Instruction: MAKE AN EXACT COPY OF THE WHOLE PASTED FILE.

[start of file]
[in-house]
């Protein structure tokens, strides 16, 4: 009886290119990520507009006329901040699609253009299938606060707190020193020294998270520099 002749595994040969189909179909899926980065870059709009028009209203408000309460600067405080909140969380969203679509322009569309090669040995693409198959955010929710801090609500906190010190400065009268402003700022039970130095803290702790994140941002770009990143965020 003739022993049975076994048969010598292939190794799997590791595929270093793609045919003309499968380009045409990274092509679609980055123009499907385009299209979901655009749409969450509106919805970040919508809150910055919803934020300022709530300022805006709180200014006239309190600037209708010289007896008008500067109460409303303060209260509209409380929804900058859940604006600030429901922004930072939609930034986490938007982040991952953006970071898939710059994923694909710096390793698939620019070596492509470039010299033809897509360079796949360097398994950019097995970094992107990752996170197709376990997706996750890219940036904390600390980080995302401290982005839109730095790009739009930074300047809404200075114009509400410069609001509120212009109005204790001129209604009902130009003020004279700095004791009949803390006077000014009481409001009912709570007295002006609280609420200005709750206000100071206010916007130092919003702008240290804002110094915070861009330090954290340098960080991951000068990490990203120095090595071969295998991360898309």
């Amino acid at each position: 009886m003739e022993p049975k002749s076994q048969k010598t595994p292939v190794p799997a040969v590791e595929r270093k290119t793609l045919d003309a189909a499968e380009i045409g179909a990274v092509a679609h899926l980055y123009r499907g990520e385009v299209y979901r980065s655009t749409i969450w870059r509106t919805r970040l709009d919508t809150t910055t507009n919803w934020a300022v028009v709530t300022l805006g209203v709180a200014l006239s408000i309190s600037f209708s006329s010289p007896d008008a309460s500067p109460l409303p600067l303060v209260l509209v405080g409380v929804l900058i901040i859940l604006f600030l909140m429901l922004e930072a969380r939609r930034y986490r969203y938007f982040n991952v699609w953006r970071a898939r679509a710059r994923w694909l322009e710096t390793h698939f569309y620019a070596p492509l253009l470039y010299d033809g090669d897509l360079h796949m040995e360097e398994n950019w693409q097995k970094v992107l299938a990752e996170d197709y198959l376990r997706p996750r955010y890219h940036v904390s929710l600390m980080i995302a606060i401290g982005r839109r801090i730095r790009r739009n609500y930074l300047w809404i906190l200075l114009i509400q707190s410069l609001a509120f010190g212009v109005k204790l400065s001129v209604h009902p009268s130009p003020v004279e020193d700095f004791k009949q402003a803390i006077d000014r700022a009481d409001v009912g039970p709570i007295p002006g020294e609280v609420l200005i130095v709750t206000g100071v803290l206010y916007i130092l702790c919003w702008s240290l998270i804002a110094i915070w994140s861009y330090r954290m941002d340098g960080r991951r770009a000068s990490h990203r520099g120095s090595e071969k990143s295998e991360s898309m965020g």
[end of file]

[in-house]
């Protein structure tokens, strides 16, 4: 009886290119990520507009006329901040699609253009299938606060707190020193020294998270520099 002749595994040969189909179909899926980065870059709009028009209203408000309460600067405080909140969380969203679509322009569309090669040995693409198959955010929710801090609500906190010190400065009268402003700022039970130095803290702790994140941002770009990143965020 003739022993049975076994048969010598292939190794799997590791595929270093793609045919003309499968380009045409990274092509679609980055123009499907385009299209979901655009749409969450509106919805970040919508809150910055919803934020300022709530300022805006709180200014006239309190600037209708010289007896008008500067109460409303303060209260509209409380929804900058859940604006600030429901922004930072939609930034986490938007982040991952953006970071898939710059994923694909710096390793698939620019070596492509470039010299033809897509360079796949360097398994950019097995970094992107990752996170197709376990997706996750890219940036904390600390980080995302401290982005839109730095790009739009930074300047809404200075114009509400410069609001509120212009109005204790001129209604009902130009003020004279700095004791009949803390006077000014009481409001009912709570007295002006609280609420200005709750206000100071206010916007130092919003702008240290804002110094915070861009330090954290340098960080991951000068990490990203120095090595071969295998991360898309």
């Amino acid at each position: 009886m003739e022993p049975k002749s076994q048969k010598t595994p292939v190794p799997a040969v590791e595929r270093k290119t793609l045919d003309a189909a499968e380009i045409g179909a990274v092509a679609h899926l980055y123009r499907g990520e385009v299209y979901r980065s655009t749409i969450w870059r509106t919805r970040l709009d919508t809150t910055t507009n919803w934020a300022v028009v709530t300022l805006g209203v709180a200014l006239s408000i309190s600037f209708s006329s010289p007896d008008a309460s500067p109460l409303p600067l303060v209260l509209v405080g409380v929804l900058i901040i859940l604006f600030l909140m429901l922004e930072a969380r939609r930034y986490r969203y938007f982040n991952v699609w953006r970071a898939r679509a710059r994923w694909l322009e710096t390793h698939f569309y620019a070596p492509l253009l470039y010299d033809g090669d897509l360079h796949m040995e360097e398994n950019w693409q097995k970094v992107l299938a990752e996170d197709y198959l376990r997706p996750r955010y890219h940036v904390s929710l600390m980080i995302a606060i401290g982005r839109r801090i730095r790009r739009n609500y930074l300047w809404i906190l200075l114009i509400q707190s410069l609001a509120f010190g212009v109005k204790l400065s001129v209604h009902p009268s130009p003020v004279e020193d700095f004791k009949q402003a803390i006077d000014r700022a009481d409001v009912g039970p709570i007295p002006g020294e609280v609420l200005i130095v709750t206000g100071v803290l206010y916007i130092l702790c919003w702008s240290l998270i804002a110094i915070w994140s861009y330090r954290m941002d340098g960080r991951r770009a000068s990490h990203r520099g120095s090595e071969k990143s295998e991360s898309m965020g």